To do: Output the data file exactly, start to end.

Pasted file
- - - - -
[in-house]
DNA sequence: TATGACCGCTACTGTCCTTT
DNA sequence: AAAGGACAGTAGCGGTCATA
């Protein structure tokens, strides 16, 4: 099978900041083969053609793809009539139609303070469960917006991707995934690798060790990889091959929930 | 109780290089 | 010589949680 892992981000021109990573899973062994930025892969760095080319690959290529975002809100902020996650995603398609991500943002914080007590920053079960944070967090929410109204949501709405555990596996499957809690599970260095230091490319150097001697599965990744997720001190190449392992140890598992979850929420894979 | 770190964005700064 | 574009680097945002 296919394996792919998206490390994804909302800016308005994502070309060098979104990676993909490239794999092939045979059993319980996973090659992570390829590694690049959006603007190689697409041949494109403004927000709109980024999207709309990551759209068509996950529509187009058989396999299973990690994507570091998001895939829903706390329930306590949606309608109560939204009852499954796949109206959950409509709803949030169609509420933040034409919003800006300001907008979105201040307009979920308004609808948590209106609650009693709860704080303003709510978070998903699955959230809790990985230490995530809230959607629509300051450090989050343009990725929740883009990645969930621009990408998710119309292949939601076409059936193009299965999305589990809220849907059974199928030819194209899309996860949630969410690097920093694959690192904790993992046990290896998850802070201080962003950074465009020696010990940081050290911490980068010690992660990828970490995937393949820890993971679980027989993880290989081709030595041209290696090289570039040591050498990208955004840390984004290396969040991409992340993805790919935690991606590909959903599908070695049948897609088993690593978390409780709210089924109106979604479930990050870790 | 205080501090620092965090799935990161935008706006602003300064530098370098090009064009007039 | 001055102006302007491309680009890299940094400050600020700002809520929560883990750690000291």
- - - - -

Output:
[in-house]
DNA sequence: TATGACCGCTACTGTCCTTT
DNA sequence: AAAGGACAGTAGCGGTCATA
């Protein structure tokens, strides 16, 4: 099978900041083969053609793809009539139609303070469960917006991707995934690798060790990889091959929930 | 109780290089 | 010589949680 892992981000021109990573899973062994930025892969760095080319690959290529975002809100902020996650995603398609991500943002914080007590920053079960944070967090929410109204949501709405555990596996499957809690599970260095230091490319150097001697599965990744997720001190190449392992140890598992979850929420894979 | 770190964005700064 | 574009680097945002 296919394996792919998206490390994804909302800016308005994502070309060098979104990676993909490239794999092939045979059993319980996973090659992570390829590694690049959006603007190689697409041949494109403004927000709109980024999207709309990551759209068509996950529509187009058989396999299973990690994507570091998001895939829903706390329930306590949606309608109560939204009852499954796949109206959950409509709803949030169609509420933040034409919003800006300001907008979105201040307009979920308004609808948590209106609650009693709860704080303003709510978070998903699955959230809790990985230490995530809230959607629509300051450090989050343009990725929740883009990645969930621009990408998710119309292949939601076409059936193009299965999305589990809220849907059974199928030819194209899309996860949630969410690097920093694959690192904790993992046990290896998850802070201080962003950074465009020696010990940081050290911490980068010690992660990828970490995937393949820890993971679980027989993880290989081709030595041209290696090289570039040591050498990208955004840390984004290396969040991409992340993805790919935690991606590909959903599908070695049948897609088993690593978390409780709210089924109106979604479930990050870790 | 205080501090620092965090799935990161935008706006602003300064530098370098090009064009007039 | 001055102006302007491309680009890299940094400050600020700002809520929560883990750690000291």